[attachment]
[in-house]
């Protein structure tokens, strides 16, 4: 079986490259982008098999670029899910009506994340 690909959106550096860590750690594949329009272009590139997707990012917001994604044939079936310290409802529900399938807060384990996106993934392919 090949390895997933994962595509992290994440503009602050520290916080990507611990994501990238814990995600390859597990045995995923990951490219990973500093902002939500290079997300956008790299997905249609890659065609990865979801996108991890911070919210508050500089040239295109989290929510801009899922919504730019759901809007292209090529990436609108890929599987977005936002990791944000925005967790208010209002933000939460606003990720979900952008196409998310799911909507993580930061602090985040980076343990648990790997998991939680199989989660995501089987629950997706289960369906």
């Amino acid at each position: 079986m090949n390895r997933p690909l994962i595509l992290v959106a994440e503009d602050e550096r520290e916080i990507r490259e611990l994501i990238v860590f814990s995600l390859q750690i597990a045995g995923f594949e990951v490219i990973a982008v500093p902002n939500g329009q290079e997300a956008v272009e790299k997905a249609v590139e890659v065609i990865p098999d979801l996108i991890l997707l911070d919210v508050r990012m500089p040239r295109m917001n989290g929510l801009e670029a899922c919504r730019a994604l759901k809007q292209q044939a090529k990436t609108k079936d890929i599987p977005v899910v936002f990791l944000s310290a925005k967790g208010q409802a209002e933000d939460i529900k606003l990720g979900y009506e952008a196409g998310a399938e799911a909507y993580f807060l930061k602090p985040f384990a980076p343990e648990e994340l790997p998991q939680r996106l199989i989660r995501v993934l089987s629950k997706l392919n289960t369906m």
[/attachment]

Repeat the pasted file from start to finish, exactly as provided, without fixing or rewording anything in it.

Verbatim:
[in-house]
């Protein structure tokens, strides 16, 4: 079986490259982008098999670029899910009506994340 690909959106550096860590750690594949329009272009590139997707990012917001994604044939079936310290409802529900399938807060384990996106993934392919 090949390895997933994962595509992290994440503009602050520290916080990507611990994501990238814990995600390859597990045995995923990951490219990973500093902002939500290079997300956008790299997905249609890659065609990865979801996108991890911070919210508050500089040239295109989290929510801009899922919504730019759901809007292209090529990436609108890929599987977005936002990791944000925005967790208010209002933000939460606003990720979900952008196409998310799911909507993580930061602090985040980076343990648990790997998991939680199989989660995501089987629950997706289960369906």
């Amino acid at each position: 079986m090949n390895r997933p690909l994962i595509l992290v959106a994440e503009d602050e550096r520290e916080i990507r490259e611990l994501i990238v860590f814990s995600l390859q750690i597990a045995g995923f594949e990951v490219i990973a982008v500093p902002n939500g329009q290079e997300a956008v272009e790299k997905a249609v590139e890659v065609i990865p098999d979801l996108i991890l997707l911070d919210v508050r990012m500089p040239r295109m917001n989290g929510l801009e670029a899922c919504r730019a994604l759901k809007q292209q044939a090529k990436t609108k079936d890929i599987p977005v899910v936002f990791l944000s310290a925005k967790g208010q409802a209002e933000d939460i529900k606003l990720g979900y009506e952008a196409g998310a399938e799911a909507y993580f807060l930061k602090p985040f384990a980076p343990e648990e994340l790997p998991q939680r996106l199989i989660r995501v993934l089987s629950k997706l392919n289960t369906m």